Genre: Fantasy romance
Publisher: Sourcebooks Casablanca on August 2, 2016
My thanks to Sourcebooks Casablanca for providing me with a digital review copy. No compensation was provided for this review, and all opinions are my own.
Catalia “Cat” Fisa is a powerful clairvoyant known as the Kingmaker. This smart-mouthed soothsayer has no interest in her powers and would much rather fly under the radar, far from the clutches of her homicidal mother.But when an ambitious warlord captures her, she may not have a choice…
Griffin is intent on bringing peace to his newly conquered realm in the magic-deprived south. When he discovers Cat is the Kingmaker, he abducts her. But Cat will do everything in her power to avoid her dangerous destiny and battle her captor at every turn. Although up for the battle, Griffin would prefer for Cat to help his people willingly, and he’s ready to do whatever it takes to coax her…even if that means falling in love with her.
Catalia Fisa is a powerful mage and clairvoyant hiding out from her murderous mother. What’s a girl to do when she runs away from home? Why, she joins the circus of course! Posing as a fraudulent soothsayer and going by the name of Cat the Great, Cat’s been able to stay off the radar for years. Too bad for her that mommy dearest isn’t the only person interested in dragging Cat back home, kicking and screaming …
This really shouldn’t come as a surprise, since Cat’s more than just your average mage or clairvoyant (of course). She’s the Kingmaker, a type of clairvoyant born every few hundred years with the power to detect any lies or disloyalty, and thus she can make kings rise – or fall. And the brilliant strategist and former warlord Griffin, known as Beta Sinta, wants Cat to ensure that his family’s reign will be long-lasting. Griffin’s sister is Alpha Sinta, the supreme authority in the Sintan territory, and she needs Cat’s abilities. And Griffin’s not going to take no for an answer.
We get to know Cat, Griffin, and Griffin’s most loyal men very well as the ragtag group makes their way – some more willingly than others – across the country to the capital. Cat doesn’t make it easy on Griffin and co., which I loved because I can’t enjoy a fantasy romance where the heroine meekly goes along with being abducted. Cat’s hostility begins to wane when the group proves that they mean her no harm, and in fact regret the circumstances that led them to capture her.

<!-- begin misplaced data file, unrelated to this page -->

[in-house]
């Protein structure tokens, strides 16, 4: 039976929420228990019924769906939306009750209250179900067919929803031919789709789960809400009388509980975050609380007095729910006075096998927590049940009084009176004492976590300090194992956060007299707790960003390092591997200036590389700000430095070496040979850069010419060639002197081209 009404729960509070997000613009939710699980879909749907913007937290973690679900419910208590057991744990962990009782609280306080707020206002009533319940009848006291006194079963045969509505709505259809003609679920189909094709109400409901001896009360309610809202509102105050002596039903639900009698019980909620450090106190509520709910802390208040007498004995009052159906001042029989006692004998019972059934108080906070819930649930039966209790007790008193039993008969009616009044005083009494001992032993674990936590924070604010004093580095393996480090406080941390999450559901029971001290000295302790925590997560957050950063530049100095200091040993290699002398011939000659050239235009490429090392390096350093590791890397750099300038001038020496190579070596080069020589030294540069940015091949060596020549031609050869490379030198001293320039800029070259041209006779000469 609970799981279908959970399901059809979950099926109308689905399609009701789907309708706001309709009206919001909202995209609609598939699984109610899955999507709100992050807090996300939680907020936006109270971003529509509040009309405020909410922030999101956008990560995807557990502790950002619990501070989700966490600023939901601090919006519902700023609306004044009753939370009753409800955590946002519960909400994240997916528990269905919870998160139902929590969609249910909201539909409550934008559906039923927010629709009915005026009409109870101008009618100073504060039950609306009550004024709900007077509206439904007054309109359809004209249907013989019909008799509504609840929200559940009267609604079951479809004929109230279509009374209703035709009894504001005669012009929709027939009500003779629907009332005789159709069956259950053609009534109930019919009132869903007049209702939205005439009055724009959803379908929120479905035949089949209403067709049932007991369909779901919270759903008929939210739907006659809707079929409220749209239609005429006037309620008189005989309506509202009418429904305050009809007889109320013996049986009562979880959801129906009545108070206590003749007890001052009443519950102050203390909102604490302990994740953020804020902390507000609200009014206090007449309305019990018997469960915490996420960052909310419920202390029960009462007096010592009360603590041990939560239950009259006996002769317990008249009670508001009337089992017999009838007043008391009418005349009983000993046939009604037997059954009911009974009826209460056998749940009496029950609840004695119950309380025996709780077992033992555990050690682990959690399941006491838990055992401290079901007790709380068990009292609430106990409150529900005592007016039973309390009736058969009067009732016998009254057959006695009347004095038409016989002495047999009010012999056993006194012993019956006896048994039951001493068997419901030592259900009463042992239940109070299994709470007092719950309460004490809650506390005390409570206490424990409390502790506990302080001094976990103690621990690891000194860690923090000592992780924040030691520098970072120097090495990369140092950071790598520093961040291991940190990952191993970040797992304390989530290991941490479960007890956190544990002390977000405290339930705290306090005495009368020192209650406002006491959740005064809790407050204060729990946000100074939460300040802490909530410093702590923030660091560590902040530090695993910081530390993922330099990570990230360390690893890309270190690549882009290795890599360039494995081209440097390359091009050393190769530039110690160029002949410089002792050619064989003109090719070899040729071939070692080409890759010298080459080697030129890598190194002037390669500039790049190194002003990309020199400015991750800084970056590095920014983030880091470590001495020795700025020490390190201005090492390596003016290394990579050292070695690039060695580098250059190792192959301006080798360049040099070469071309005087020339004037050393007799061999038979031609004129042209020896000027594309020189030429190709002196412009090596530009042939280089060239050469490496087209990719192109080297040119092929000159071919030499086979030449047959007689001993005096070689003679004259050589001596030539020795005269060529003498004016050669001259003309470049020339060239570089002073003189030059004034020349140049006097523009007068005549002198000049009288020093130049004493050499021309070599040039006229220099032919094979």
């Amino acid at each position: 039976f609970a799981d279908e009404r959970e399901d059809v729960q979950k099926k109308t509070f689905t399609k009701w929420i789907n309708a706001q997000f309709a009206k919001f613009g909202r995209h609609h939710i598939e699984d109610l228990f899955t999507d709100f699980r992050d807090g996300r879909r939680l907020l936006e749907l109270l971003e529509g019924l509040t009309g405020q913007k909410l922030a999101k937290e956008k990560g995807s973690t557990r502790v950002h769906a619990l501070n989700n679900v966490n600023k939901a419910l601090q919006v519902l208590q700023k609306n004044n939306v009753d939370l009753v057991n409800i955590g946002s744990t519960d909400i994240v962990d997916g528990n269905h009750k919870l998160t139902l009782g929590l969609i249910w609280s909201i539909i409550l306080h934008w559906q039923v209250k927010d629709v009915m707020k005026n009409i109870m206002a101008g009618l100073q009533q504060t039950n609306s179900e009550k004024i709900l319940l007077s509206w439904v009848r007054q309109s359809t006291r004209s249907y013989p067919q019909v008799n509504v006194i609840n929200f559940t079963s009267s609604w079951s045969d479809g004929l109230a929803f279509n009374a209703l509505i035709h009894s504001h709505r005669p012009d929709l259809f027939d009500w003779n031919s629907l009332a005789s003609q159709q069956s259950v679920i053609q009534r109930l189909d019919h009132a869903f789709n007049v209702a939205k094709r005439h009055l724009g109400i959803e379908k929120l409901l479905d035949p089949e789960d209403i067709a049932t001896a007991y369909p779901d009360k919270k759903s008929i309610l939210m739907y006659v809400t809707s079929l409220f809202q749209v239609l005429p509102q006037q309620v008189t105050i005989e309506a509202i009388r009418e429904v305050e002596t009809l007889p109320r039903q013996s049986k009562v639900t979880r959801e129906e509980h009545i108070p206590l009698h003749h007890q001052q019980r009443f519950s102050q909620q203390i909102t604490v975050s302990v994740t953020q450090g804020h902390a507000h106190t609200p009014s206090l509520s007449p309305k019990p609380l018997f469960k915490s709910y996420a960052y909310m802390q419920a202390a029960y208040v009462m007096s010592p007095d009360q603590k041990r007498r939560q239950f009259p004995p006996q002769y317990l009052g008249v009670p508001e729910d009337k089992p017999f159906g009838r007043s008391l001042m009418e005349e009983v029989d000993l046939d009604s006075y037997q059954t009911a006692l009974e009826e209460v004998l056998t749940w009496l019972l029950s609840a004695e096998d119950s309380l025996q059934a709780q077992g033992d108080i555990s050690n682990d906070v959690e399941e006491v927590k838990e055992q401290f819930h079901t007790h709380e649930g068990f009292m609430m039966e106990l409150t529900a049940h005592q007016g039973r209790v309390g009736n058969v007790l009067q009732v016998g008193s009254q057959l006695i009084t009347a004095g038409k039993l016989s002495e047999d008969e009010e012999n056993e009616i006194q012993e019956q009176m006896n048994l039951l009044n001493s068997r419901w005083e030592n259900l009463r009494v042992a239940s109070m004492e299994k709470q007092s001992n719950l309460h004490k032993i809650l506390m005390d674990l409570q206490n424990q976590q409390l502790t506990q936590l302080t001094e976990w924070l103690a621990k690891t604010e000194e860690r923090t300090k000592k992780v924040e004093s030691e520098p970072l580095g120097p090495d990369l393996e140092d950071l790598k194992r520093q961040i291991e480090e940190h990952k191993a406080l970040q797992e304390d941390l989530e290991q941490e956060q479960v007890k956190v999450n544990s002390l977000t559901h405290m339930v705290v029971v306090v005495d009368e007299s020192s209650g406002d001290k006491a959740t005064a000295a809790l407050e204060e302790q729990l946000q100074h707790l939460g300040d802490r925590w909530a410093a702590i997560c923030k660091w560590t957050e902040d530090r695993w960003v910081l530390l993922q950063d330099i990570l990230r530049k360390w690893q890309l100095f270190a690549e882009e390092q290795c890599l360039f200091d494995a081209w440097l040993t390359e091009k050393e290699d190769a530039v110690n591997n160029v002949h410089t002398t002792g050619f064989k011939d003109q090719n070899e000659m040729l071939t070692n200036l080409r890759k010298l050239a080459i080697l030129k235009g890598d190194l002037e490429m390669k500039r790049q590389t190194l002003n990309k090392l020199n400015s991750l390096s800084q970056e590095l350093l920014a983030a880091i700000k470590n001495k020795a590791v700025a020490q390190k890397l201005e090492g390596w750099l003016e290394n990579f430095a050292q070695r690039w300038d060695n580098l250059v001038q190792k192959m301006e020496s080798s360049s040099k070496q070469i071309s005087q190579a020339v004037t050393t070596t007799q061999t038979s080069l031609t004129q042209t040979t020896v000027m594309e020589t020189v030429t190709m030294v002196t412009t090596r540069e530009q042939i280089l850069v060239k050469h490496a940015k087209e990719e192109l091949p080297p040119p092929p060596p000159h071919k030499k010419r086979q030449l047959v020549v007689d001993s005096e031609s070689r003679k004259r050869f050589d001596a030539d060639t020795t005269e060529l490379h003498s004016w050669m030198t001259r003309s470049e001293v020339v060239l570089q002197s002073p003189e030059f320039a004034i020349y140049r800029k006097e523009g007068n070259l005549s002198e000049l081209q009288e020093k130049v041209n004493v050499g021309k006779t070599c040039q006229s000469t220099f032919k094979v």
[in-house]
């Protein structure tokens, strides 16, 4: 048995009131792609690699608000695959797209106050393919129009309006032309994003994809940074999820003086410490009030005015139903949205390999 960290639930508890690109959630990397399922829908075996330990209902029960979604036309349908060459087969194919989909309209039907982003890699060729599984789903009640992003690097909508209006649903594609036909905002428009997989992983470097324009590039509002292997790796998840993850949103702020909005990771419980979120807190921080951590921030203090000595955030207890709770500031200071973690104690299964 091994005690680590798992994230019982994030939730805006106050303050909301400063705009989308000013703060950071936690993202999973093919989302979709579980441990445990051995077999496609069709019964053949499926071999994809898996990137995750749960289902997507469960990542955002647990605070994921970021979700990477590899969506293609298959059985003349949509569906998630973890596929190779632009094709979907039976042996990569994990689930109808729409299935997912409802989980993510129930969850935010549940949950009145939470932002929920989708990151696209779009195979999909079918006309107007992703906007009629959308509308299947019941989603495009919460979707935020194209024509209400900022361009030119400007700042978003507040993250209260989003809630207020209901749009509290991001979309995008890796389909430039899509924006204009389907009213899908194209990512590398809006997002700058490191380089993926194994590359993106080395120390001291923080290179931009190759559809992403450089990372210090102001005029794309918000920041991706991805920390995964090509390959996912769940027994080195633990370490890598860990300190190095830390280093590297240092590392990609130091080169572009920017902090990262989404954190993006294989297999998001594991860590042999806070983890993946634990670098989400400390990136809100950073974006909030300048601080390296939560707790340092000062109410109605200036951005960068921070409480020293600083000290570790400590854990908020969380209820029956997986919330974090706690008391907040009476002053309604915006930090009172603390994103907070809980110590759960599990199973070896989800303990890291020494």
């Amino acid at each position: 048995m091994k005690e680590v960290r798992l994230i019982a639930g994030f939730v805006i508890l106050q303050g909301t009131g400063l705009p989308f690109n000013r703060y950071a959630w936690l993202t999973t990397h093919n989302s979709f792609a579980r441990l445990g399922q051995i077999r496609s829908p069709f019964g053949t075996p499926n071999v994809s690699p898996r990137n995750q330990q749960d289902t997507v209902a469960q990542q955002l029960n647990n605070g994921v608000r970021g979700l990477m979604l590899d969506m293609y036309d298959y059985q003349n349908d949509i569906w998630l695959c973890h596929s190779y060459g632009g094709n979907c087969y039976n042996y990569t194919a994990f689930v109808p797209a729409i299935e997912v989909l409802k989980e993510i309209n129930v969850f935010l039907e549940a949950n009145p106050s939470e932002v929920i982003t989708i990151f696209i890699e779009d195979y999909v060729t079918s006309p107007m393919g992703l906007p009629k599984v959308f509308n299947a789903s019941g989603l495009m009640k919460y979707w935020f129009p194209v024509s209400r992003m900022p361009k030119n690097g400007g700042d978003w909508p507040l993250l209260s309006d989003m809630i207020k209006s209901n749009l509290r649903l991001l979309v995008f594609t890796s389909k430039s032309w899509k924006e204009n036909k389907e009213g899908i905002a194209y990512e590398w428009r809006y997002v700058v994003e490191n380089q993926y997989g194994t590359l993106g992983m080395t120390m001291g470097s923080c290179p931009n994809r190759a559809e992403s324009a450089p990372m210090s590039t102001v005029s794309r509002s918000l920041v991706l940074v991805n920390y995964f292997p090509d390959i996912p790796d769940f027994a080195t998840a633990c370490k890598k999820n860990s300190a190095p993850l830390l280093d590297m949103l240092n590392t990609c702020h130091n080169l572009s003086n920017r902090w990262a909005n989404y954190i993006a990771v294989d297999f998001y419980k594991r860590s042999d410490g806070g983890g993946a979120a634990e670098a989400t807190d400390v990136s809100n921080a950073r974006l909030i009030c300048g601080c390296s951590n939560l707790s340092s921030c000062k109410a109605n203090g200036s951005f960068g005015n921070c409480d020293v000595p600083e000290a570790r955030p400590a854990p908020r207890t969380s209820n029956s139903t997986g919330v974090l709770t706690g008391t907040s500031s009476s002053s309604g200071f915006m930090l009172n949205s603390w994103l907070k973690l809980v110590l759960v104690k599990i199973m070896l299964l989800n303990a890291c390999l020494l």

This being a fantasy-romance, the relationship between Cat and Griffin plays a huge role in the story. It was refreshing to read about these two because although Griffin can be high-handed and controlling, Cat never once lets him forget how powerful she is. She refuses to be controlled or to obey his commands – even when they make a lot of sense – because she values her independence so highly. I definitely ship it!
As fun as the romance was, I thought the world building in A PROMISE OF FIRE was the strongest part of the book. Inspired by the concept of ancient city-states controlled predominantly by those who use magic, there are constantly battles and assassination attempts from enemy territories to try and take control. The strict ruling hierarchy is inspired by ancient Greece (alpha, beta, gamma, and so on) and of course, the Greek gods are butting their heads in and causing chaos for their human devotees. Depending on who you ask, Cat is either terribly lucky or unbelievably unfortunate to have come to the attention of not one but three gods. Sometimes they help her out in dire situations with a power boost, but usually they seem to just saddle her with ominous prophecies and a seriously pressure-filled destiny. Cerberus, the three-headed dog that guards the Underworld, also makes a few grumpy, slobbery appearances.
The one aspect of the book that I didn’t enjoy is the prolonged emotional subterfuge that so often accompanies romance novels; however, the convention is that in a traditional romance novel, the protagonists come clean and unburden themselves by the books’ end. Maybe it’s because this is a fantasy-romance and a planned trilogy, but Cat is harbouring some pretty major secrets and although she agonizes over whether to tell Griffin for almost half the novel, she never actually does. That’s going to carry over into the sequel and cause some unnecessary drama, I’m sure.
Overall though, A PROMISE OF FIRE is one of the best fantasy-romance novels I’ve ever read. Amanda Bouchet’s writing is tight, and her dialogue is snappy – the banter (and bickering) between Cat and Griffin is especially hilarious. If you’re looking for a fun, interesting book that’s a bit meatier than your average beach read, then A PROMISE OF FIRE is for you.